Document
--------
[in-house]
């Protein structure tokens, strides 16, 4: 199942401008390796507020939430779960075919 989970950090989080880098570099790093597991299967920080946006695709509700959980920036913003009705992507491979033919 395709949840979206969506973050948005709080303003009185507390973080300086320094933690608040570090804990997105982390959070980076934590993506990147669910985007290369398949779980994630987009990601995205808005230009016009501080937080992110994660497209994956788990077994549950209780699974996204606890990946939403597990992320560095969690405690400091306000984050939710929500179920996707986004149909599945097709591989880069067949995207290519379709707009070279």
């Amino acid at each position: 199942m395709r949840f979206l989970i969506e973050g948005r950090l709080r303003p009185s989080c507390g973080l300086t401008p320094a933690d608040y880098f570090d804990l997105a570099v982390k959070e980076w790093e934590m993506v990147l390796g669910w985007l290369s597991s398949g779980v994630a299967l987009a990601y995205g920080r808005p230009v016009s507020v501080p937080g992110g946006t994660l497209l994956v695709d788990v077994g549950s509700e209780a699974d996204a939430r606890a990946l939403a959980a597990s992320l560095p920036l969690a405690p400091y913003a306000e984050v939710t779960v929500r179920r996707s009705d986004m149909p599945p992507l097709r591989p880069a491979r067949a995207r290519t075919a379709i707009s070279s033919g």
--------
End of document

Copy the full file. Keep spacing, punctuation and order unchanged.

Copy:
[in-house]
């Protein structure tokens, strides 16, 4: 199942401008390796507020939430779960075919 989970950090989080880098570099790093597991299967920080946006695709509700959980920036913003009705992507491979033919 395709949840979206969506973050948005709080303003009185507390973080300086320094933690608040570090804990997105982390959070980076934590993506990147669910985007290369398949779980994630987009990601995205808005230009016009501080937080992110994660497209994956788990077994549950209780699974996204606890990946939403597990992320560095969690405690400091306000984050939710929500179920996707986004149909599945097709591989880069067949995207290519379709707009070279």
């Amino acid at each position: 199942m395709r949840f979206l989970i969506e973050g948005r950090l709080r303003p009185s989080c507390g973080l300086t401008p320094a933690d608040y880098f570090d804990l997105a570099v982390k959070e980076w790093e934590m993506v990147l390796g669910w985007l290369s597991s398949g779980v994630a299967l987009a990601y995205g920080r808005p230009v016009s507020v501080p937080g992110g946006t994660l497209l994956v695709d788990v077994g549950s509700e209780a699974d996204a939430r606890a990946l939403a959980a597990s992320l560095p920036l969690a405690p400091y913003a306000e984050v939710t779960v929500r179920r996707s009705d986004m149909p599945p992507l097709r591989p880069a491979r067949a995207r290519t075919a379709i707009s070279s033919g």